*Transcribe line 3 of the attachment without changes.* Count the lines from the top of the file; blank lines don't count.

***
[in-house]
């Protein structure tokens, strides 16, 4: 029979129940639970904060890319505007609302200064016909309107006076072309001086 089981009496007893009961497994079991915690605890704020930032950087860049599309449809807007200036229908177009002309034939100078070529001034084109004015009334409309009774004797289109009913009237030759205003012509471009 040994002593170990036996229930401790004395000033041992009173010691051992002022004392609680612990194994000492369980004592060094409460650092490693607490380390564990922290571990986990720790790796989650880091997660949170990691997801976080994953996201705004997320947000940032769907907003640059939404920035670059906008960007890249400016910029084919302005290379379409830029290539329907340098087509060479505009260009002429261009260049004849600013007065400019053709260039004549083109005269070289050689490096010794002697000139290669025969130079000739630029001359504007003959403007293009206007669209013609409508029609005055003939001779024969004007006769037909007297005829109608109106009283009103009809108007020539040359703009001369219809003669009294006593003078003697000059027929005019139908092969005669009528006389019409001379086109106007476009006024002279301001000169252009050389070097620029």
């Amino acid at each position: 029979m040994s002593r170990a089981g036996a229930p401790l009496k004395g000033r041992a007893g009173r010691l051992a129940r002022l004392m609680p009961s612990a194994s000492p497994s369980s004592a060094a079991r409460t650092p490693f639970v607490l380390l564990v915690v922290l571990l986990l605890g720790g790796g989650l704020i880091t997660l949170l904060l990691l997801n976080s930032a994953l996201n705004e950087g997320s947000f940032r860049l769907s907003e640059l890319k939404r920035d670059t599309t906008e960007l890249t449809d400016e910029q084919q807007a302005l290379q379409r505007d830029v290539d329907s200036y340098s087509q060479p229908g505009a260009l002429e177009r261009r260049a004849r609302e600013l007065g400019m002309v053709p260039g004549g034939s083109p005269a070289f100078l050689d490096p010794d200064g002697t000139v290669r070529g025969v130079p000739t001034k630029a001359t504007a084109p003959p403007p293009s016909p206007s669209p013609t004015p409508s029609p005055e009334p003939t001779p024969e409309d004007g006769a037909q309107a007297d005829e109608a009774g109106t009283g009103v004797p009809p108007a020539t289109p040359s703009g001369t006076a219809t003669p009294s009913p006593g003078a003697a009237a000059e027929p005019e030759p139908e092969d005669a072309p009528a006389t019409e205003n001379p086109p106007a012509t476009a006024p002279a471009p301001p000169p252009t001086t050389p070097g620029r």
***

């Amino acid at each position: 029979m040994s002593r170990a089981g036996a229930p401790l009496k004395g000033r041992a007893g009173r010691l051992a129940r002022l004392m609680p009961s612990a194994s000492p497994s369980s004592a060094a079991r409460t650092p490693f639970v607490l380390l564990v915690v922290l571990l986990l605890g720790g790796g989650l704020i880091t997660l949170l904060l990691l997801n976080s930032a994953l996201n705004e950087g997320s947000f940032r860049l769907s907003e640059l890319k939404r920035d670059t599309t906008e960007l890249t449809d400016e910029q084919q807007a302005l290379q379409r505007d830029v290539d329907s200036y340098s087509q060479p229908g505009a260009l002429e177009r261009r260049a004849r609302e600013l007065g400019m002309v053709p260039g004549g034939s083109p005269a070289f100078l050689d490096p010794d200064g002697t000139v290669r070529g025969v130079p000739t001034k630029a001359t504007a084109p003959p403007p293009s016909p206007s669209p013609t004015p409508s029609p005055e009334p003939t001779p024969e409309d004007g006769a037909q309107a007297d005829e109608a009774g109106t009283g009103v004797p009809p108007a020539t289109p040359s703009g001369t006076a219809t003669p009294s009913p006593g003078a003697a009237a000059e027929p005019e030759p139908e092969d005669a072309p009528a006389t019409e205003n001379p086109p106007a012509t476009a006024p002279a471009p301001p000169p252009t001086t050389p070097g620029r």